**TL;DR** Interesting and entertaining book. Fun anecdotes and stories. Paradoxically the narrative is a bit noisy and perhaps lacking of a more formal approach to some topics (frequentism vs bayesianism). Nevertheless very enjoyable and very stimulating.

**Key takeaways from the book**

We are designed to

**“find patterns in random noise”**. Information overload forces us to simplify the world which introduces a lot of bias.[But] men may construe things after their fashion

clean from the purpose of the things themselves

*The tragedy of Julius Caesar*–*Shakespeare.*We

**need models and theory into which the data makes sense**. Data mining is not enough. Contrary to Chris Anderson’s Data Deluge article in which he says “With enough data, the numbers speak for themselves.”.**Incentives not to predict correctly**: rating agencies and the housing bubbleRisk vs Uncertainty – Pearl Harbor’s example very telling

There is a tendency in our planning to confuse the unfamiliar with the improbable. The contingency we have not considered seriously looks strange; what looks strange is thought improbable; what is improbable need not be considered seriously.

The Bayesian approach.

The explanation of the Bayesian approach is didactic but then it enters into a machinean divide between Frequentist and Bayesian.

This is maybe a part of the book where Nate Silver is in contradiction with himself. Frequentist approach is described as the devil:

> Essentially, the frequentist approach toward statistics seeks to wash its hands of the reason that predictions most often go wrong: human error. It views uncertainty as something intrinsic to the experiment rather than something intrinsic to our ability to understand the real world.And at the same time, Nate Silver uses a lot of the “frequentist” tools in his analysis. Somehow Nate Silver’s “frequentist” term describes both an “evil” mindset and an extremely useful statistical theory and toolbox. With respect to the quote above, I would counter that considering uncertainty in the experiment in cases where the we do understand the “world” around the experiment works. Plus in practice we often use both “bayesian” and “frequentist” approaches. More thoughts on this in Normal Deviate’s blog post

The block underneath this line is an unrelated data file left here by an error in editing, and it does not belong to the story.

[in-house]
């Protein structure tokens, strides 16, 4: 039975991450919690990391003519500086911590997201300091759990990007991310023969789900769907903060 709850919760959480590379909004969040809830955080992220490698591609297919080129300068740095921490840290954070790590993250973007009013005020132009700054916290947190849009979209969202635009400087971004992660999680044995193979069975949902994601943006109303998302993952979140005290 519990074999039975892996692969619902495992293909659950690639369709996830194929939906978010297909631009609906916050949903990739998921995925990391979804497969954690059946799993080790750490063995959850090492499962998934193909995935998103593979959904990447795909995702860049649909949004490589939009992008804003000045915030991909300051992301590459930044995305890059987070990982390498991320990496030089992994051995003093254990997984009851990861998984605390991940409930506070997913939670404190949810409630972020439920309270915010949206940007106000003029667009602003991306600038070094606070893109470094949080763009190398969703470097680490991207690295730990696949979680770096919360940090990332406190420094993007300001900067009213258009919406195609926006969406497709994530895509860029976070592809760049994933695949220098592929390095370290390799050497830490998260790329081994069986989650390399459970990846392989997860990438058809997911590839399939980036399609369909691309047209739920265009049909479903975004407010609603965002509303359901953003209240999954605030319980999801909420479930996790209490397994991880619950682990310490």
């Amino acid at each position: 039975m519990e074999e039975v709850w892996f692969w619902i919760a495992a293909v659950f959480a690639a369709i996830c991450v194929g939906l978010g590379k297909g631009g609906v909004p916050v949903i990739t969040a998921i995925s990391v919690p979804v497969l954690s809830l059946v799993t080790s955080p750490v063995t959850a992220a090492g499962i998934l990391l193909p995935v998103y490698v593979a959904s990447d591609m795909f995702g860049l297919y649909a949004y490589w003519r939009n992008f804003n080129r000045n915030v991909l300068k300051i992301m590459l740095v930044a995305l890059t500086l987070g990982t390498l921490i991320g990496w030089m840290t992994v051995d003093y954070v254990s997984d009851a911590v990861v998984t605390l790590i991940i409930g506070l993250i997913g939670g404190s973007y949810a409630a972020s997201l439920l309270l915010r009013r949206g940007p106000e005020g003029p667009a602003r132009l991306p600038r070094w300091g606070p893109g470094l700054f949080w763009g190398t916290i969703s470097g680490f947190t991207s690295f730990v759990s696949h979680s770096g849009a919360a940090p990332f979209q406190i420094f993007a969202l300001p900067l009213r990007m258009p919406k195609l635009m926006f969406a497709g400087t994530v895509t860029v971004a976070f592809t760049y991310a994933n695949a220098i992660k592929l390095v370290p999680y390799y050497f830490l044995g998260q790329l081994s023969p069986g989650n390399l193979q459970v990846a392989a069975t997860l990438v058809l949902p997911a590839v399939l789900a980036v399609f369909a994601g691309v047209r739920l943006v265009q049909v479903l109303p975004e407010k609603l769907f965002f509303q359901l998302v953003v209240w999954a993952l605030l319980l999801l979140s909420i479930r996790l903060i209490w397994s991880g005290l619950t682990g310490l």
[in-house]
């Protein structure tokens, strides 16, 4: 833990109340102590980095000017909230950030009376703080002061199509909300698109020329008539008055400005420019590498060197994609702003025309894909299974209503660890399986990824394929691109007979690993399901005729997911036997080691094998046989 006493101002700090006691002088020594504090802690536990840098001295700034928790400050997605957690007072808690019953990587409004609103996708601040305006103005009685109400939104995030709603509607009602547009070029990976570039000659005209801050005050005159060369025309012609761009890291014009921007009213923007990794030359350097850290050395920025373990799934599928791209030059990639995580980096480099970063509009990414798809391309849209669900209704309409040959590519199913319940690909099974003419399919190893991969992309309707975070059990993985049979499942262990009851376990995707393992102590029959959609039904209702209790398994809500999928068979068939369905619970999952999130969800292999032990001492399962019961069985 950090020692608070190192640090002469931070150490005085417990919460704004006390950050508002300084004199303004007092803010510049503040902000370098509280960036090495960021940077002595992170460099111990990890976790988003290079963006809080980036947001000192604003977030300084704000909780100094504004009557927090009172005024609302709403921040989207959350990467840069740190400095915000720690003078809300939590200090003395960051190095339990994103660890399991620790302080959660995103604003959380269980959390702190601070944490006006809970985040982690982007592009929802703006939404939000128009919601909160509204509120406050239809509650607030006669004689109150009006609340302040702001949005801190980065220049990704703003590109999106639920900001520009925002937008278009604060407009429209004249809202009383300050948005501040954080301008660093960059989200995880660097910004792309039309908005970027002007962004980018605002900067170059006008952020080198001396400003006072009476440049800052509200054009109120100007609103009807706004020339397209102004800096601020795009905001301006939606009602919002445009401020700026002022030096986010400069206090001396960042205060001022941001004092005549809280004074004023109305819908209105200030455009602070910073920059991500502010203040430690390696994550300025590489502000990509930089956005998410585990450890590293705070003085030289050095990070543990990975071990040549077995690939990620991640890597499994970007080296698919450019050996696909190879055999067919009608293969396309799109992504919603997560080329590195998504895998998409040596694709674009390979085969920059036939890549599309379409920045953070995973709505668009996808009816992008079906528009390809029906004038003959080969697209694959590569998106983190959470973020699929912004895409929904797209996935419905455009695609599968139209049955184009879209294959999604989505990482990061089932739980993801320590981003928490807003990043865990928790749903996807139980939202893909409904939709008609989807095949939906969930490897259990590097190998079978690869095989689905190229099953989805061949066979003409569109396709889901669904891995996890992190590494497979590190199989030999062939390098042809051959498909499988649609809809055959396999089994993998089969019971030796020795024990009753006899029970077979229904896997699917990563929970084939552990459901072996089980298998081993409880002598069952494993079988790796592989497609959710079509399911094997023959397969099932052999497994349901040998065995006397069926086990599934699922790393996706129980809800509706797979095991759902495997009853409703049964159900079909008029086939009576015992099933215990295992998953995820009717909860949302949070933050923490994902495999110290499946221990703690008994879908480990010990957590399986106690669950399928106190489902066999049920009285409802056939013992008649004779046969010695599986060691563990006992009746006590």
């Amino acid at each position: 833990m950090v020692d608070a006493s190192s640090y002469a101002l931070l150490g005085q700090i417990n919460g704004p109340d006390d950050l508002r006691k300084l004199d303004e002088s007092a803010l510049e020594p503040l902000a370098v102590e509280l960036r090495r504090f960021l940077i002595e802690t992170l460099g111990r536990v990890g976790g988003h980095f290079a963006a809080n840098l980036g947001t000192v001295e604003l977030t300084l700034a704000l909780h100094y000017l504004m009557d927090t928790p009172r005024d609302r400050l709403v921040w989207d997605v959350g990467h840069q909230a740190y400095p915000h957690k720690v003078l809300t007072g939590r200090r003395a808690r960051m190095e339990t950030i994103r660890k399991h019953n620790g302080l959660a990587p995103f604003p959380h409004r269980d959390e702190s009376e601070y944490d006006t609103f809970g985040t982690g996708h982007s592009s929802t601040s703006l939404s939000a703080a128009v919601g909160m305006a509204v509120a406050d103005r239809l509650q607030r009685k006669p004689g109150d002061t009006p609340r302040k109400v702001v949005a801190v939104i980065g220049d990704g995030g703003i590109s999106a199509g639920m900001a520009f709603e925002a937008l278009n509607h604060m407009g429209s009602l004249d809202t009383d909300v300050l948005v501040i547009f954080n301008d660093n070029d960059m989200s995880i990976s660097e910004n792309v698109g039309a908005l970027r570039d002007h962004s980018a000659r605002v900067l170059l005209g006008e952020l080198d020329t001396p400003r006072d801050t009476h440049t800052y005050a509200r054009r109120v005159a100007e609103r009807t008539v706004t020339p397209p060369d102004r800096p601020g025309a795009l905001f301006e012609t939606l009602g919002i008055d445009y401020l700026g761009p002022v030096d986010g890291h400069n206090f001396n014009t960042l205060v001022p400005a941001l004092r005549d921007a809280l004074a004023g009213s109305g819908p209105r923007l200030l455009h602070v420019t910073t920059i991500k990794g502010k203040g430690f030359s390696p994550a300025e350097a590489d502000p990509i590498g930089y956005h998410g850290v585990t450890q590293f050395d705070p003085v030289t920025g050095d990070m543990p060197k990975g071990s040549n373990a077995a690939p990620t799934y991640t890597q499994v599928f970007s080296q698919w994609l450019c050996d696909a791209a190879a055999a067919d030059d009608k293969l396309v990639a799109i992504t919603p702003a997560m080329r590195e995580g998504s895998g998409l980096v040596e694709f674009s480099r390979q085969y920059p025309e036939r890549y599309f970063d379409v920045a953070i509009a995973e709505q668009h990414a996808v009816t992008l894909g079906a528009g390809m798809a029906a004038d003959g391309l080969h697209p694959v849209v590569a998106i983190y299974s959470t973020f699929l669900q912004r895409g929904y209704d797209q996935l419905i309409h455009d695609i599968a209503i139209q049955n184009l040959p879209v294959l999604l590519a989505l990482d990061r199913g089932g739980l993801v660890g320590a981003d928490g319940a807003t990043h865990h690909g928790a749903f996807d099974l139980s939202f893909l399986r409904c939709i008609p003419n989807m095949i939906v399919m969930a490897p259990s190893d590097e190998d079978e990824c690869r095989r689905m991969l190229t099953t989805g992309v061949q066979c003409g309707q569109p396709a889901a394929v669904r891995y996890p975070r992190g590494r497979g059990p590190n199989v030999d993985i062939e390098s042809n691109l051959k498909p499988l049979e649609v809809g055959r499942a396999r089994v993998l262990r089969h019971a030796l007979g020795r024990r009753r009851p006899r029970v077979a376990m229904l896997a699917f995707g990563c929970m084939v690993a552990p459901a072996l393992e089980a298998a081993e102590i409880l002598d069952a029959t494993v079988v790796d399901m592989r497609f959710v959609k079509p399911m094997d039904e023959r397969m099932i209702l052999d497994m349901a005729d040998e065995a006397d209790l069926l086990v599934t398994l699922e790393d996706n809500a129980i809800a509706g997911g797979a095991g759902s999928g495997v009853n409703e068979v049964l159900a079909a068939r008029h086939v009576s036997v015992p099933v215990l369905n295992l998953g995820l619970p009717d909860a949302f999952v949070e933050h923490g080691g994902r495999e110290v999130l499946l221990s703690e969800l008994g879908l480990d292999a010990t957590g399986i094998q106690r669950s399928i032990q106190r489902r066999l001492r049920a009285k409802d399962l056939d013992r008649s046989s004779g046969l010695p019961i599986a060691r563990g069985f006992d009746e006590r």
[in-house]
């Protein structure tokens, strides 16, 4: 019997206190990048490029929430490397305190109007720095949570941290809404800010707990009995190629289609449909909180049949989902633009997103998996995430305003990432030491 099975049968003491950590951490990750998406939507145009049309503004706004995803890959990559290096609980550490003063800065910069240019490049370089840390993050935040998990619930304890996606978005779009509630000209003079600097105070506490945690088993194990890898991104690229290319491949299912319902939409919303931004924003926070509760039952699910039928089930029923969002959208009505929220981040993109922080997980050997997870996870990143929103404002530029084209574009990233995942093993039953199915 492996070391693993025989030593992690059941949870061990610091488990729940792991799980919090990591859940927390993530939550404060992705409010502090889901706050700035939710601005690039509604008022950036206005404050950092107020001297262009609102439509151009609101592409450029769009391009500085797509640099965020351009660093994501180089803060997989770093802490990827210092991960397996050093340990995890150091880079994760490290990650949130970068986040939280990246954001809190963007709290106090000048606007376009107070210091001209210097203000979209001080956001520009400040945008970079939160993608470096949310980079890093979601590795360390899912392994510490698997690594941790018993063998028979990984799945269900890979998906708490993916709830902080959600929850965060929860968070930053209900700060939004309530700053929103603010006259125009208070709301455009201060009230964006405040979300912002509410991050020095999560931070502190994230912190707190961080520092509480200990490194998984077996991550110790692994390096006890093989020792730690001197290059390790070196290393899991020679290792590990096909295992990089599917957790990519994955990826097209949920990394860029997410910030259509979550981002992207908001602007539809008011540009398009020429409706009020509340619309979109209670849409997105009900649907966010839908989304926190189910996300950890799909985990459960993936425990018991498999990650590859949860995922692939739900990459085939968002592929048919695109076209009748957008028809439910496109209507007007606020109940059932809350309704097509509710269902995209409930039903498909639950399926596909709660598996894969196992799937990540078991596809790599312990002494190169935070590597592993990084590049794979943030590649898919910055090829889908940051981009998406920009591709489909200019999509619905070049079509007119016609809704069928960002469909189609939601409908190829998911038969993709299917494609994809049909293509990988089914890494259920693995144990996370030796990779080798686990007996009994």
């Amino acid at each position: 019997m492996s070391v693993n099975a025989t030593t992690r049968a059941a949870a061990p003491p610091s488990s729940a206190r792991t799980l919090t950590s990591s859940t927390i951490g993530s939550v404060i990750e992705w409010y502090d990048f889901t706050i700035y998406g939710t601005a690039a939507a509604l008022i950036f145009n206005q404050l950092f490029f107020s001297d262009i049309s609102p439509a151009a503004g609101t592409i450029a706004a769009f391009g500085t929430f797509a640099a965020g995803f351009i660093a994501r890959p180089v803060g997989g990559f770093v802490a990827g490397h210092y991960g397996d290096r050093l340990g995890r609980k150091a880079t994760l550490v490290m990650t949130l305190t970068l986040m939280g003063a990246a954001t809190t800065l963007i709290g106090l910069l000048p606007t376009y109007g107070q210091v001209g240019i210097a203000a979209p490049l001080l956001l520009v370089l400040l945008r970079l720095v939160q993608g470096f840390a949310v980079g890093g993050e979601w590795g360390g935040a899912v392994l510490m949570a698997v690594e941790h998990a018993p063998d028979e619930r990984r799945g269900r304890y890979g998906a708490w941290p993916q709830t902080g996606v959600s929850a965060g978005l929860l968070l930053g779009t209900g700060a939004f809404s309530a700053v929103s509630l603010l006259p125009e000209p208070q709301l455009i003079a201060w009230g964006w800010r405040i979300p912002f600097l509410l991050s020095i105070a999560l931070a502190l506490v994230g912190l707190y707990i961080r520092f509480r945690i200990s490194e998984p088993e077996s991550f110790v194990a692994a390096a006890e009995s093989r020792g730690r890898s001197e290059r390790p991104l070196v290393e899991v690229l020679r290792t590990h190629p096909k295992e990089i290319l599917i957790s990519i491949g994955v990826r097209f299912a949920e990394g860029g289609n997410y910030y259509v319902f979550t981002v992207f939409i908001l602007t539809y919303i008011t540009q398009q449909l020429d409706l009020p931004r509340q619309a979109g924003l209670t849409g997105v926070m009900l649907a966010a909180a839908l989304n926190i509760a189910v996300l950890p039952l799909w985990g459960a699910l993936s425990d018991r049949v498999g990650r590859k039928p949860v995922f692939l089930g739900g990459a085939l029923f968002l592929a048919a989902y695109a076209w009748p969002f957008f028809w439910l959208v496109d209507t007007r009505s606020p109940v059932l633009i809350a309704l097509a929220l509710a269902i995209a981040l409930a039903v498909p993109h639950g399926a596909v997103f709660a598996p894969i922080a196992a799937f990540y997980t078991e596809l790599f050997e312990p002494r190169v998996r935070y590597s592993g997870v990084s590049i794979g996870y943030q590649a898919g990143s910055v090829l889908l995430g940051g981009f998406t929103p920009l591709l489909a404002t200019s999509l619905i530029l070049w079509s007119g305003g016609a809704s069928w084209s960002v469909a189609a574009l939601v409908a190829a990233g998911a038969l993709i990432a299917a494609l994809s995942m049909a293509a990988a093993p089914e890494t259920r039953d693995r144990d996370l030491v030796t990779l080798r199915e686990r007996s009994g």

I particularly liked:

the part on trading incentives and herding

The trader sells but the market rises. This scenario, however, is a disaster. Not only will the trader have significantly underperformed his peers—he’ll have done so after having stuck his neck out and screaming that they were fools. It is extremely likely that he will be fired. And he will not be well-liked, so his prospects for future employment will be dim. His career earnings potential will have been dramatically reduced.

the tale of Kasparov vs Big Blue. Really fascinating.

the analysis of Poker.

NB: Nate Silver is best known for his predictions for the last US presidential election. During the campaign, Nate Silver has been analyzing polls and estimating probabilities for Obama or Romney to win. His blog 538 (FiveThirtyEight blog) has been widely praised for its success in election forecasts.

The Signal and the Noise: Why Most Predictions Fail but Some Don’t